1. After sorting, culture the CAR-T cells in complete T cell medium containing rhIL-2 at 100 U/mL rather than 200 U/mL.
      NOTE: The CAR-T cells proliferate at a slightly slower rate in this medium. However, they will often continue to proliferate until days 11 to 13 without re-stimulation. Thus, although this alternative expansion strategy does not generate a higher number of cells it provides a slightly longer time window for downstream assays to be performed.

8. Verification of the antigen specificity and functionality of the CAR T cells.

NOTE: The binding specificity of CAR T cells targeting peptide/MHC complexes can be verified by tetramer staining7,23. Similarly, their functionality can be confirmed by measuring cytokine secretion or cytotoxicity following stimulation by their cognate ligands. The NIH Tetramer Core Facility (TCF) at Emory University is a recommended source of “tetramers” and relevant staining protocols.

  1. Peptide-MHC Tetramer staining.
    1. Label aliquots of 2 x 105 transduced CAR-T cells in 100 µL of sorting buffer by incubating with ~0.6 µg of fluorescently labeled antigen-specific and control tetramers at 37 °C for 2 h.
    2. Pellet the cells by centrifugation for 5 min at 350 x g, then wash twice by resuspending in 0.5 mL of sorting buffer and re-centrifuging. Finally, resuspend the cells in 300 µL of sorting buffer and analyze by flow cytometry (Figure 4).
      NOTE: For these studies, we typically use BV421-labeled IAg7-B:9-23(RE) (test) and IAg7-HEL (control) tetramers. However, any fluorophore/tetramer combination that is appropriate for the CAR(s) under investigation can be used instead. In this case, the concentration and staining time should be optimized for each tetramer used. Both sorted and un-sorted CAR-T cells can be used for tetramer staining.
  2. Specificity measurement by ligand stimulation.
    1. Incubate 2 x 105 sorted CAR-T cells in 200 µL of cytokine-free T cell medium with appropriate plate-bound or cellular ligands.
    2. After 6–24 h measure cytokine production by ELISA or intracellular staining using manufacturer’s protocols.
      NOTE: For our studies of IAg7-B:9-23 redirected T cells, we culture the cells overnight with M12C3 murine B-cell lymphoma cells expressing IAg7-B:R3 or “empty” IAg7 24,25, then collect the supernatants and measure secreted mouse interferon gamma (IFN-γ) by ELISA26 (Figure 5).

Subscription Required. Please recommend JoVE to your librarian.

Representative Results

or Start trial to access full content. Learn more about your institution’s access to JoVE content here

Typically, the transduction efficiency using this protocol is ~60-90%. In the experiment shown in Figure 3, prior to sorting approximately, 70% of the CD8 T cells co-expressed GFP. They also co-expressed CD28 and CD3 (Figure 3C). Importantly, all of the “test” GFP+ cells also co-stained with IAg7-B:R3 tetramers, but not with the control tetramer (Figure 4). Similarly, the sorted test and control CAR-T cells each secreted high levels of IFN-γ only after co-culture with targets cells expressing their cognate ligands (Figure 5). This confirms that the transduced cells have a CD8 effector T cell phenotype directed towards the target of the parent antibodies.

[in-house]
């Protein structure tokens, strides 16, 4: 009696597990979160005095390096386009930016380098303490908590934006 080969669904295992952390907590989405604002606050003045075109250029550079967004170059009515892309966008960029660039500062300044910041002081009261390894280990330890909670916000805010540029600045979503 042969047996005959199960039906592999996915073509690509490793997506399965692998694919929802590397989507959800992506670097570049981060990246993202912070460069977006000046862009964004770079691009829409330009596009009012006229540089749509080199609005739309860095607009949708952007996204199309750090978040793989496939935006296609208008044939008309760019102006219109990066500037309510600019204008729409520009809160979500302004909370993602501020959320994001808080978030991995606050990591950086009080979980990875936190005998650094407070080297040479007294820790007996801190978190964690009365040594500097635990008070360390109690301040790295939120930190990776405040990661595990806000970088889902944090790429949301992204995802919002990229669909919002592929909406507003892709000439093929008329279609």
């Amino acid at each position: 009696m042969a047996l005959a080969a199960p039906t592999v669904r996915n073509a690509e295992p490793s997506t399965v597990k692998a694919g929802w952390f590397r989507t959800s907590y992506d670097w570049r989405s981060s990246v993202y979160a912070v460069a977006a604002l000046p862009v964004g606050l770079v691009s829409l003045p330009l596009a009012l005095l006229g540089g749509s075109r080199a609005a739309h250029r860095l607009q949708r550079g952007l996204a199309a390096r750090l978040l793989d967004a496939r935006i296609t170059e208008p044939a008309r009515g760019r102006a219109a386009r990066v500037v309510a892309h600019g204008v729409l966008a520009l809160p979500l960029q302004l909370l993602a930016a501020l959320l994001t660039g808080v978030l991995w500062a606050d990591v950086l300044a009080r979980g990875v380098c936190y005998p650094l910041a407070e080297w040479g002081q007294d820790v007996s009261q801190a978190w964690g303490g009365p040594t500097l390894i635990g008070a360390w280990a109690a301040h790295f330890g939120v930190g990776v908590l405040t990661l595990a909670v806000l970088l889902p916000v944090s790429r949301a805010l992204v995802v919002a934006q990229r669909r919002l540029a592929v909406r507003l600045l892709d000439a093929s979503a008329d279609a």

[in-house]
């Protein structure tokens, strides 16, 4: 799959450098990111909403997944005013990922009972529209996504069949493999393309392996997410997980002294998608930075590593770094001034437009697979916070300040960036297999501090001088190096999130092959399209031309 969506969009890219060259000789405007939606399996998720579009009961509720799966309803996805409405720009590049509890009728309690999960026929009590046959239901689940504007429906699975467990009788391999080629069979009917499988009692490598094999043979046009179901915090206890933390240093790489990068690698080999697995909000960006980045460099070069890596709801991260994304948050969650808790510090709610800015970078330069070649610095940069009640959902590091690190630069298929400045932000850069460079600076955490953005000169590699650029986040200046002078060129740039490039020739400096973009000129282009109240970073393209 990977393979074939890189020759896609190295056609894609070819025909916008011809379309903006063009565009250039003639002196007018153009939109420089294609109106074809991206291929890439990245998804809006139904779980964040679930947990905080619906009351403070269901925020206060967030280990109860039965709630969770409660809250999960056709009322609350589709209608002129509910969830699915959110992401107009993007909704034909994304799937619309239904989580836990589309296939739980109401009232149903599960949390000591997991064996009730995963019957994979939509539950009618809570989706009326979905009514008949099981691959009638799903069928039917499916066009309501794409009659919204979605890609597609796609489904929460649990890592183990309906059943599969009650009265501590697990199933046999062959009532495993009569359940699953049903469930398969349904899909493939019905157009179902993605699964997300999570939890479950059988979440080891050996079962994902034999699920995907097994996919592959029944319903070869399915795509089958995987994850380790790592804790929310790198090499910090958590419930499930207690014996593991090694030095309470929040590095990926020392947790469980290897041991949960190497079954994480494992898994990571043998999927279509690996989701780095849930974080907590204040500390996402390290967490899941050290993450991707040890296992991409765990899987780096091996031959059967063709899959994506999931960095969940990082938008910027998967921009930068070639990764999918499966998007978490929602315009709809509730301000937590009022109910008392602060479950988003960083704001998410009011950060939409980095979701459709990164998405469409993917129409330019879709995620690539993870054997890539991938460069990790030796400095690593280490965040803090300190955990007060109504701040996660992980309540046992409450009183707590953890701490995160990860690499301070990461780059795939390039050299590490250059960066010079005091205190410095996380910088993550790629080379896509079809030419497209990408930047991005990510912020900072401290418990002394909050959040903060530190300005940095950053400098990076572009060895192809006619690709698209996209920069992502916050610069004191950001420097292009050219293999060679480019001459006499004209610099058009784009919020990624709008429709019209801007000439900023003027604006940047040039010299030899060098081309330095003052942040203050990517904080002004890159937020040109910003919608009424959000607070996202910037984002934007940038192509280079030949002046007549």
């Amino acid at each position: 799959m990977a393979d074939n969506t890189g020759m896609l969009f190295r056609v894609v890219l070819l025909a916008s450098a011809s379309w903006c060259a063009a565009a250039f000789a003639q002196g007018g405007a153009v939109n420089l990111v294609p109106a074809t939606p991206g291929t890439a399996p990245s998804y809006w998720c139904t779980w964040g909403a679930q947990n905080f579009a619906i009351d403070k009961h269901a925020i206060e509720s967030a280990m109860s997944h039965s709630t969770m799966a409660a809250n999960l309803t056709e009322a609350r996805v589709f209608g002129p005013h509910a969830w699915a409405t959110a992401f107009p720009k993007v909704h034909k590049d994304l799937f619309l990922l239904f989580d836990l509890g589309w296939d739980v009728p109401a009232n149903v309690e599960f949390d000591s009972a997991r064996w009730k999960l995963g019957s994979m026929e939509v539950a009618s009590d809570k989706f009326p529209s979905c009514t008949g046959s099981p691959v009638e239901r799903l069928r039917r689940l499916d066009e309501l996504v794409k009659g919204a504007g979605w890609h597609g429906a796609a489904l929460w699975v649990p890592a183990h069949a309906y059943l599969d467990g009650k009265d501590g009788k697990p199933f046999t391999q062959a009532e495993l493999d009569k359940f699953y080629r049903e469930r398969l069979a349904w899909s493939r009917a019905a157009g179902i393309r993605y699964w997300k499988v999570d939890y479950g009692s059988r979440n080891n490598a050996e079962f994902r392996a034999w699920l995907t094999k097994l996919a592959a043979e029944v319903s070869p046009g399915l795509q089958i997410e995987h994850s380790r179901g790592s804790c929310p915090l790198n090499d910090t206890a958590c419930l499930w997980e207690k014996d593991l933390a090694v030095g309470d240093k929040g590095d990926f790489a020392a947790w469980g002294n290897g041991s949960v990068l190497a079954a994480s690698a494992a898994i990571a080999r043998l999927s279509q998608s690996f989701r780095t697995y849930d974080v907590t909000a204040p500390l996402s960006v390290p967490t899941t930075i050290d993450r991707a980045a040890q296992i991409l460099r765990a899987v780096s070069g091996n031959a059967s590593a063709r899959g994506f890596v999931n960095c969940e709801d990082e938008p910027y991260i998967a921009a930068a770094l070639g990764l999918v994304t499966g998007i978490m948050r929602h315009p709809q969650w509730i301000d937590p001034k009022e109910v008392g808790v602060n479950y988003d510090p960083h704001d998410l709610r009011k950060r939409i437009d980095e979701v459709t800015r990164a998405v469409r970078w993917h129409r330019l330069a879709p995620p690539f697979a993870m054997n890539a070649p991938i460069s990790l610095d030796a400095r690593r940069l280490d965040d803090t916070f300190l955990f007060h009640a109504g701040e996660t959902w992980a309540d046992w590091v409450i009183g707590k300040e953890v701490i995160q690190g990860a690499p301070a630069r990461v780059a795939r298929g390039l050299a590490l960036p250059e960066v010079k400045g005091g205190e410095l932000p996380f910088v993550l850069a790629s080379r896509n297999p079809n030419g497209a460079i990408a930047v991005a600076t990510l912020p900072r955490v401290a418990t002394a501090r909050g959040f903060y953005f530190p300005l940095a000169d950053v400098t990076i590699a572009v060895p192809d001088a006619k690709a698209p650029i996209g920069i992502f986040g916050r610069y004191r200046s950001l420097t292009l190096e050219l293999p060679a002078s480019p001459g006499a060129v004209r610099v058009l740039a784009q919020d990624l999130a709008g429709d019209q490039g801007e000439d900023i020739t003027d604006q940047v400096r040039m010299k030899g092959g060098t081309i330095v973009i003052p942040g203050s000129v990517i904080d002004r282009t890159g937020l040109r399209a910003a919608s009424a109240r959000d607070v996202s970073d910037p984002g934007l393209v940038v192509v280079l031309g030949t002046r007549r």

Figure 1
Figure 1: Schematic of the CAR retroviral construct. The CAR comprises a targeting domain derived from the Fab fragment of a suitable mouse monoclonal antibody, and a spacer/ membrane anchor/ signaling domain from mouse CD28, CD137 and CD247. The synthetic cDNA is inserted into the pMIG-II retroviral expression vector. Restriction endonuclease sites used for generating the mAb287-CAR are shown. Please click here to view a larger version of this figure.

Figure 2
Figure 2: Effect of different plating methods on cell distribution. (Left) Cells pipetted using a swirling motion show an even distribution. (Right) Cells were pipetted directly into the center of the well. Images were captured after spinning at 350 x g for 5 min. Please click here to view a larger version of this figure.

Figure 3
Figure 3: Flow cytometric analysis of transduced T cells. Cells were co-stained with PE-Cy7 conjugated anti-CD8, AF647 conjugated anti-CD3, and BV421 conjugated anti-CD28, as described in step 6.4. Profiles gated on single viable cells are shown. (A) Un-stained parental CD8 T cells. (B) PE-Cy7/GFP profile of transduced cells. The CAR expressing cells are identified by the GFP reporter. (C) Stained transduced cells were gated on PE-Cy7/GFP double positivity. The AF647/BV421 profile is shown. Please click here to view a larger version of this figure.

Figure 4
Figure 4: Tetramer staining of un-sorted CAR-T cells. Cells were stained with BV421 conjugated tetramers as described in step 8.1. Profiles gated on single viable cells are shown. (A) Test IAg7-insulin tetramer. (B) Control I-Ag7-HEL tetramer. Please click here to view a larger version of this figure.

Figure 5
Figure 5: Antigen-specific cytokine secretion by CAR T cells. Sorted CD8 T cells expressing the test mAb287 or control mAb24.1 CAR were co-cultured with M12C3 cells expressing IAg7-B:R3, “empty” IAg7, or TFR-MBP-DTRL (the ligand for mAb24.1) as described in step 8.2. After 24 h, secreted IFN-γ ELISA was quantified by ELISA. Specific stimulation of both T cell lines was observed. Data represent mean ± SD of 3 repeated experiments. Please click here to view a larger version of this figure.

Time Virus preparation T cell preparation
DAY -4 (Fri) Thaw Phoenix cells (PM)
Day -3 (Sat) Re-plate Phoenix
Day -2 (Sun) Holiday
Day-1 (Mon) Irradiate Phoenix cells (PM) Coat non-treated plate with CD3/CD28 Ab
Day 0 (Tue) Transfecting Phoenix cells (AM) Prepare splenocytes and isolate CD8 T cells.
T cell activation.
Day 1 (Wed) Change Phoenix cells medium to 4 ml (AM). Coat RetroNectin